Japanese preschool: 12 things that stun Chinese mom
She wrote: “Before coming to Japan, Tiantian (her daughter) had already gone through a year of kindergarten in Beijing, so you could say that we are no strangers to kindergarten. But there are some things in Japanese kindergartens that have stunned me.”
The following are 12 of her observations:
“A schoolbag, a blanket bag, a bag for eating utensils, a box for eating utensils, a bag for clothes, a bag for for changing clothes, a bag for clothes after they have been changed out of, and a bag for shoes. Then that bag A had to be of such-and-such a length, bag B had to be of such-and-such a width, bag C had to fit in bag D, and E in bag F. I just couldn’t believe it.
Some kindergartens even ask mothers to make their own bags!
After two years, we’re used to it, and the kids have become very good at putting things in their right place. I often think that the reason that the people of Kyoto don’t mind sorting their rubbish might be because they’ve been taught this kind of thing from a young age.”
But for us? Maybe it is out of habit, or maybe it is because it is a cultural thing, but I carried the bags, and Tiantian carried nothing.
A couple of days later the teacher came and had a chat with me: “Tiantian’s mother, Tina does everything herself at school …” Japanese people have a habit of saying only the beginning of a sentence, and letting you work out the rest yourself.
I immediately realized that she was asking about the situation at home, but seeing me thinking it over, the teacher continued, “… carrying her schoolbag for example …” After this tactful reminder, I let Tiantian carry her own schoolbag.
When the time came for a parents’ meeting, I told everyone that in China the custom was for parents to carry everything. It was the Japanese mothers’ turn to be dumbfounded. As one, they asked: “Why?”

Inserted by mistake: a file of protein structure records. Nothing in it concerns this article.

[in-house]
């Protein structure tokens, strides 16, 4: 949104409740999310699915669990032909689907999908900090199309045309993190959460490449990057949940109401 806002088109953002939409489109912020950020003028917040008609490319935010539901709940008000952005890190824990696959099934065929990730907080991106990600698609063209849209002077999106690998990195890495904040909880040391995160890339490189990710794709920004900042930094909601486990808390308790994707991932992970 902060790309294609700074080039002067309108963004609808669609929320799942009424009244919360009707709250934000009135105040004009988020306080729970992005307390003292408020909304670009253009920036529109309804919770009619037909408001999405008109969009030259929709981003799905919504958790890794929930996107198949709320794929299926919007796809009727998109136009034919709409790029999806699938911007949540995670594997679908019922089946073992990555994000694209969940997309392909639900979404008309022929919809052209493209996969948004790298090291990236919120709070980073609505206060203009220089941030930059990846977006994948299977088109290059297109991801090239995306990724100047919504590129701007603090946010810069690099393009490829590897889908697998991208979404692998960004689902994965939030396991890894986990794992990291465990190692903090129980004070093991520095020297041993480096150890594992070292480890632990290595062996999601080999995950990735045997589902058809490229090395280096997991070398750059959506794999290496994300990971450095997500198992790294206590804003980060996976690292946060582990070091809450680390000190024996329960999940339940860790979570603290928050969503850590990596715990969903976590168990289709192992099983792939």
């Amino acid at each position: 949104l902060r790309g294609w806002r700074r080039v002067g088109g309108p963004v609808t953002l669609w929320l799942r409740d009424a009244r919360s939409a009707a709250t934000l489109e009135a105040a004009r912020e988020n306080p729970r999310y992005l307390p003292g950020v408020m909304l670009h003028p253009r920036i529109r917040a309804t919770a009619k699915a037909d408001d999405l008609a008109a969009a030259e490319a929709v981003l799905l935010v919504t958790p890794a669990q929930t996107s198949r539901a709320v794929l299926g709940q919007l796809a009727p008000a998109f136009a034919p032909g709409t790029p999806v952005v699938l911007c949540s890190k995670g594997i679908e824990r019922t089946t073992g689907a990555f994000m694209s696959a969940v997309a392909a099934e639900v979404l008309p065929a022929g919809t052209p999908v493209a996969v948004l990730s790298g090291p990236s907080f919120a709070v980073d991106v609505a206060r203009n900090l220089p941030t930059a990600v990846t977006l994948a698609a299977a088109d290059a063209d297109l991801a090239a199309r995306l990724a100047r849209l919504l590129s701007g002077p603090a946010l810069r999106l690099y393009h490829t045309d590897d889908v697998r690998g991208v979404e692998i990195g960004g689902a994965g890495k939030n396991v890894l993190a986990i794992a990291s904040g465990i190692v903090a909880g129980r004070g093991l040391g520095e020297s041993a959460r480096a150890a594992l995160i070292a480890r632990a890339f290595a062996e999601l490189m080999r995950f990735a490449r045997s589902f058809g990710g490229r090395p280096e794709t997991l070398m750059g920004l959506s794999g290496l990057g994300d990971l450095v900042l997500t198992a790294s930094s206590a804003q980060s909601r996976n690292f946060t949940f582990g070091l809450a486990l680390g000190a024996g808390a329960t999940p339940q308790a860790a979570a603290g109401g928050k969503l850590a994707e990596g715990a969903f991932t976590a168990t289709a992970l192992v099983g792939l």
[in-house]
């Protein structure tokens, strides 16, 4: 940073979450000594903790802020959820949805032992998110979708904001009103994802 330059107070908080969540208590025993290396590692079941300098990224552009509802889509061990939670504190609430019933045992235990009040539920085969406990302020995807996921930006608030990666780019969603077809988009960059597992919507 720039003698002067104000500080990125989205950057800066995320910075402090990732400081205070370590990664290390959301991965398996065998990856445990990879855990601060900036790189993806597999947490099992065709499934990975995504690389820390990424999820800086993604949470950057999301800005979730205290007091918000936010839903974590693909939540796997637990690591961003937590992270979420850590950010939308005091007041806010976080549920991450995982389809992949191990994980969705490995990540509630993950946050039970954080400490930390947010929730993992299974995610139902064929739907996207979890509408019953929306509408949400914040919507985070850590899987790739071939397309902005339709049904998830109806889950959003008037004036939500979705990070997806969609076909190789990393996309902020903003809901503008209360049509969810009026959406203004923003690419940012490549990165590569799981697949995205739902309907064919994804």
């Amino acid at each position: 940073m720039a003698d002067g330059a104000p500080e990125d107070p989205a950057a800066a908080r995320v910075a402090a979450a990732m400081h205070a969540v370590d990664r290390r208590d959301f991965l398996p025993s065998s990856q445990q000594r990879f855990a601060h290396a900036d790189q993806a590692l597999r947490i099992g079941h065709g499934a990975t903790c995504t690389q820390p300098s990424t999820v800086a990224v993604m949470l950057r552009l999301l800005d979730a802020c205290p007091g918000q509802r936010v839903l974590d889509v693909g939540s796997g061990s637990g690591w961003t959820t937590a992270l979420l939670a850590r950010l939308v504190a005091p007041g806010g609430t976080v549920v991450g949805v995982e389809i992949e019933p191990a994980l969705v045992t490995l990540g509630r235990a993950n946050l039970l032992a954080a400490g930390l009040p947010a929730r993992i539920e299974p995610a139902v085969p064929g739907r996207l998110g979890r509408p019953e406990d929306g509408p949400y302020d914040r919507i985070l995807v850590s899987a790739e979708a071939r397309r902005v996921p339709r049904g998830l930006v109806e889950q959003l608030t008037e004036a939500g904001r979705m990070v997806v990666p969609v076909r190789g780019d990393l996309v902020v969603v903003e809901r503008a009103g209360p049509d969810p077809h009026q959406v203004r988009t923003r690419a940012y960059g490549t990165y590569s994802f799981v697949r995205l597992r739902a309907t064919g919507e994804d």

Why? Is it because we Chinese love our children a little more?”
When Tiantian was in Chrysanthemum Class she used to be so slow changing clothes, and I couldn’t help but give her a hand. But I soon noticed that all of the Japanese mothers were standing to one side, not helping at all. I slowly saw that this business of changing clothes educated the children in living independently. Through things like their experiences at school, changing, sticking their daily sticker, and hanging their handkerchiefs, these kids start from when they are two or three years old to learn the habit of keeping things orderly.
Wouldn’t you know it, when we had just started kindergarten, practically every day she got sick. But when I talked to the Japanese mothers about it, their answer amazed me. “Of course! The reason we send our kids to kindergarten is to get sick.”
Seeing the healthy energy of the children charging about like little rockets, greeting me, it occurred to me that we shouldn’t spoil our kids too much.”
These mo-mo (peaches), who haven’t even reached their first birthday, have not only already started going to kindergarten, but take part in all of their major activities, like sports competitions and performances. Seeing these little mo-mo crying while crawling forward, I usually feel bad for them…